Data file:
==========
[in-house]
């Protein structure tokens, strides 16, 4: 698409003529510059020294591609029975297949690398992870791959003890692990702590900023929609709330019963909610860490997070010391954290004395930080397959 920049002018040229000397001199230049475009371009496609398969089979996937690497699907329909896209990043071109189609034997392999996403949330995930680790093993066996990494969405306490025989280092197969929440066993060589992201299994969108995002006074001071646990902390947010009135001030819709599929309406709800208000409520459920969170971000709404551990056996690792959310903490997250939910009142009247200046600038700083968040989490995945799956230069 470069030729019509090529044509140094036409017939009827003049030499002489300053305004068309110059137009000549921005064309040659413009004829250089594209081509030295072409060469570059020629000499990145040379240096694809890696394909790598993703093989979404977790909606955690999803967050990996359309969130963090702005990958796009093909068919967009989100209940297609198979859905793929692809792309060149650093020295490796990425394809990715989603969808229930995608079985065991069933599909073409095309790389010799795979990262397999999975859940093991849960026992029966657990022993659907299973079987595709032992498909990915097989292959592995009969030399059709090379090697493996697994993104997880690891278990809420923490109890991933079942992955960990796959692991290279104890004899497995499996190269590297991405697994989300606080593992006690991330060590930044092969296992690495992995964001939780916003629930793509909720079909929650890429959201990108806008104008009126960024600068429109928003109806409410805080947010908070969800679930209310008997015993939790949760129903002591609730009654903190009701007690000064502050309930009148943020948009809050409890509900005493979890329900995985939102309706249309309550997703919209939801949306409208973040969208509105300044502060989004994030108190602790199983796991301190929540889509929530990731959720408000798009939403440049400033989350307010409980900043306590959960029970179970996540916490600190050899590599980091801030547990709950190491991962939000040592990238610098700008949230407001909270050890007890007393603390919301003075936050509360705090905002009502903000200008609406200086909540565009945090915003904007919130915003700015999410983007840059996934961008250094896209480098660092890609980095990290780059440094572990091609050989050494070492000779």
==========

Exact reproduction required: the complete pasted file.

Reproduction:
[in-house]
């Protein structure tokens, strides 16, 4: 698409003529510059020294591609029975297949690398992870791959003890692990702590900023929609709330019963909610860490997070010391954290004395930080397959 920049002018040229000397001199230049475009371009496609398969089979996937690497699907329909896209990043071109189609034997392999996403949330995930680790093993066996990494969405306490025989280092197969929440066993060589992201299994969108995002006074001071646990902390947010009135001030819709599929309406709800208000409520459920969170971000709404551990056996690792959310903490997250939910009142009247200046600038700083968040989490995945799956230069 470069030729019509090529044509140094036409017939009827003049030499002489300053305004068309110059137009000549921005064309040659413009004829250089594209081509030295072409060469570059020629000499990145040379240096694809890696394909790598993703093989979404977790909606955690999803967050990996359309969130963090702005990958796009093909068919967009989100209940297609198979859905793929692809792309060149650093020295490796990425394809990715989603969808229930995608079985065991069933599909073409095309790389010799795979990262397999999975859940093991849960026992029966657990022993659907299973079987595709032992498909990915097989292959592995009969030399059709090379090697493996697994993104997880690891278990809420923490109890991933079942992955960990796959692991290279104890004899497995499996190269590297991405697994989300606080593992006690991330060590930044092969296992690495992995964001939780916003629930793509909720079909929650890429959201990108806008104008009126960024600068429109928003109806409410805080947010908070969800679930209310008997015993939790949760129903002591609730009654903190009701007690000064502050309930009148943020948009809050409890509900005493979890329900995985939102309706249309309550997703919209939801949306409208973040969208509105300044502060989004994030108190602790199983796991301190929540889509929530990731959720408000798009939403440049400033989350307010409980900043306590959960029970179970996540916490600190050899590599980091801030547990709950190491991962939000040592990238610098700008949230407001909270050890007890007393603390919301003075936050509360705090905002009502903000200008609406200086909540565009945090915003904007919130915003700015999410983007840059996934961008250094896209480098660092890609980095990290780059440094572990091609050989050494070492000779």